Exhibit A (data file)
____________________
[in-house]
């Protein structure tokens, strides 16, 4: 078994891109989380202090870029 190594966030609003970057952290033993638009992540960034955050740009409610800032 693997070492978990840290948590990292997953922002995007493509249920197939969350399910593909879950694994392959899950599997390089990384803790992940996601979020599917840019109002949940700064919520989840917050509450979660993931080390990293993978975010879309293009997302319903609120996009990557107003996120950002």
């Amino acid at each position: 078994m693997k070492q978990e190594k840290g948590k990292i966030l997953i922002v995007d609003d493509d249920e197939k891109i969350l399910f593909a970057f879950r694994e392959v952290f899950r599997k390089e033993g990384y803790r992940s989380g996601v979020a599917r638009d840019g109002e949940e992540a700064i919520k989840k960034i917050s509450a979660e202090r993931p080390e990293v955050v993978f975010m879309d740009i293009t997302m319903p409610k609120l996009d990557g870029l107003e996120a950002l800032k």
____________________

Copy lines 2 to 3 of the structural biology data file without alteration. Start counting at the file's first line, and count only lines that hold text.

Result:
């Protein structure tokens, strides 16, 4: 078994891109989380202090870029 190594966030609003970057952290033993638009992540960034955050740009409610800032 693997070492978990840290948590990292997953922002995007493509249920197939969350399910593909879950694994392959899950599997390089990384803790992940996601979020599917840019109002949940700064919520989840917050509450979660993931080390990293993978975010879309293009997302319903609120996009990557107003996120950002």
């Amino acid at each position: 078994m693997k070492q978990e190594k840290g948590k990292i966030l997953i922002v995007d609003d493509d249920e197939k891109i969350l399910f593909a970057f879950r694994e392959v952290f899950r599997k390089e033993g990384y803790r992940s989380g996601v979020a599917r638009d840019g109002e949940e992540a700064i919520k989840k960034i917050s509450a979660e202090r993931p080390e990293v955050v993978f975010m879309d740009i293009t997302m319903p409610k609120l996009d990557g870029l107003e996120a950002l800032k």